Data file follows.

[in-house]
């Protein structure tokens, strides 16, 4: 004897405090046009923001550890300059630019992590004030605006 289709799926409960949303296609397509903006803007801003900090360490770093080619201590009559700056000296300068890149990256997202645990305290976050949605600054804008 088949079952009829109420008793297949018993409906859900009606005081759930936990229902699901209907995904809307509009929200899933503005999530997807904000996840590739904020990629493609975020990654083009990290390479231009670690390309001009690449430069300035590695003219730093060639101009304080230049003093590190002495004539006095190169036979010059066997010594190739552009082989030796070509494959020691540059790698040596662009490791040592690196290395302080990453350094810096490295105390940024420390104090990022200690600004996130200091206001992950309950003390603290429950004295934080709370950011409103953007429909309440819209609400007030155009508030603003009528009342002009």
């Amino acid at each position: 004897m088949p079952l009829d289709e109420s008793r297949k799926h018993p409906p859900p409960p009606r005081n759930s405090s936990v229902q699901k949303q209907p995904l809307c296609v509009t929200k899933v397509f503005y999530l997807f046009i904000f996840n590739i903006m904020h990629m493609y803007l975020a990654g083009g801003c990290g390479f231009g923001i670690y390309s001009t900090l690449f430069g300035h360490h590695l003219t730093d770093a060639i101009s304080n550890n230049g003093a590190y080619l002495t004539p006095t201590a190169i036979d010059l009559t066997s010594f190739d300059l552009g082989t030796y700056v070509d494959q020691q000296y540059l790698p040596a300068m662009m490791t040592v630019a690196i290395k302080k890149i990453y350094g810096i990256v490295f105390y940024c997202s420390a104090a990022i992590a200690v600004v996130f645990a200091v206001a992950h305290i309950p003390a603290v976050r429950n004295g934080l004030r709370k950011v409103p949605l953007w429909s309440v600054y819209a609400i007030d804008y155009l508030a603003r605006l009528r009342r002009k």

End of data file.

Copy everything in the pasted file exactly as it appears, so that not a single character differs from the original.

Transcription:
[in-house]
């Protein structure tokens, strides 16, 4: 004897405090046009923001550890300059630019992590004030605006 289709799926409960949303296609397509903006803007801003900090360490770093080619201590009559700056000296300068890149990256997202645990305290976050949605600054804008 088949079952009829109420008793297949018993409906859900009606005081759930936990229902699901209907995904809307509009929200899933503005999530997807904000996840590739904020990629493609975020990654083009990290390479231009670690390309001009690449430069300035590695003219730093060639101009304080230049003093590190002495004539006095190169036979010059066997010594190739552009082989030796070509494959020691540059790698040596662009490791040592690196290395302080990453350094810096490295105390940024420390104090990022200690600004996130200091206001992950309950003390603290429950004295934080709370950011409103953007429909309440819209609400007030155009508030603003009528009342002009």
């Amino acid at each position: 004897m088949p079952l009829d289709e109420s008793r297949k799926h018993p409906p859900p409960p009606r005081n759930s405090s936990v229902q699901k949303q209907p995904l809307c296609v509009t929200k899933v397509f503005y999530l997807f046009i904000f996840n590739i903006m904020h990629m493609y803007l975020a990654g083009g801003c990290g390479f231009g923001i670690y390309s001009t900090l690449f430069g300035h360490h590695l003219t730093d770093a060639i101009s304080n550890n230049g003093a590190y080619l002495t004539p006095t201590a190169i036979d010059l009559t066997s010594f190739d300059l552009g082989t030796y700056v070509d494959q020691q000296y540059l790698p040596a300068m662009m490791t040592v630019a690196i290395k302080k890149i990453y350094g810096i990256v490295f105390y940024c997202s420390a104090a990022i992590a200690v600004v996130f645990a200091v206001a992950h305290i309950p003390a603290v976050r429950n004295g934080l004030r709370k950011v409103p949605l953007w429909s309440v600054y819209a609400i007030d804008y155009l508030a603003r605006l009528r009342r002009k």